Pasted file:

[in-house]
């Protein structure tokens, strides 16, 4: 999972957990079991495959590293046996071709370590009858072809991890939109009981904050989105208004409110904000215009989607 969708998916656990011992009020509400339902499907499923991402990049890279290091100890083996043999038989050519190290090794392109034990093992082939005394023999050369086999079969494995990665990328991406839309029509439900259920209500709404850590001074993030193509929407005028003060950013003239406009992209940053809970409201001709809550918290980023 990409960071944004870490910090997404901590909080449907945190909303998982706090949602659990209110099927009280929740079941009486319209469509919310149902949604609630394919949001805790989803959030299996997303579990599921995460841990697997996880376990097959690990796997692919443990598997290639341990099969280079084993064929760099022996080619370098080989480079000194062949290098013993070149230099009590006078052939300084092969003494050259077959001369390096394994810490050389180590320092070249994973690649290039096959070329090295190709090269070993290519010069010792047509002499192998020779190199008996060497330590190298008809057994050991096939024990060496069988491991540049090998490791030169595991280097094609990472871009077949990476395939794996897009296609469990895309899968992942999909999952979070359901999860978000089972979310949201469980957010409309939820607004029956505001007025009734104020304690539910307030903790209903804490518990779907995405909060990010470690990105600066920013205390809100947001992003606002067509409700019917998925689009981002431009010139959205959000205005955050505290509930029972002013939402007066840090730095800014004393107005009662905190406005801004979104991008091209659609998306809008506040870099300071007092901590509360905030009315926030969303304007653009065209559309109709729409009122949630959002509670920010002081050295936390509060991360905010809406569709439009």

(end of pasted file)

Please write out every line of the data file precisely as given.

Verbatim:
[in-house]
């Protein structure tokens, strides 16, 4: 999972957990079991495959590293046996071709370590009858072809991890939109009981904050989105208004409110904000215009989607 969708998916656990011992009020509400339902499907499923991402990049890279290091100890083996043999038989050519190290090794392109034990093992082939005394023999050369086999079969494995990665990328991406839309029509439900259920209500709404850590001074993030193509929407005028003060950013003239406009992209940053809970409201001709809550918290980023 990409960071944004870490910090997404901590909080449907945190909303998982706090949602659990209110099927009280929740079941009486319209469509919310149902949604609630394919949001805790989803959030299996997303579990599921995460841990697997996880376990097959690990796997692919443990598997290639341990099969280079084993064929760099022996080619370098080989480079000194062949290098013993070149230099009590006078052939300084092969003494050259077959001369390096394994810490050389180590320092070249994973690649290039096959070329090295190709090269070993290519010069010792047509002499192998020779190199008996060497330590190298008809057994050991096939024990060496069988491991540049090998490791030169595991280097094609990472871009077949990476395939794996897009296609469990895309899968992942999909999952979070359901999860978000089972979310949201469980957010409309939820607004029956505001007025009734104020304690539910307030903790209903804490518990779907995405909060990010470690990105600066920013205390809100947001992003606002067509409700019917998925689009981002431009010139959205959000205005955050505290509930029972002013939402007066840090730095800014004393107005009662905190406005801004979104991008091209659609998306809008506040870099300071007092901590509360905030009315926030969303304007653009065209559309109709729409009122949630959002509670920010002081050295936390509060991360905010809406569709439009």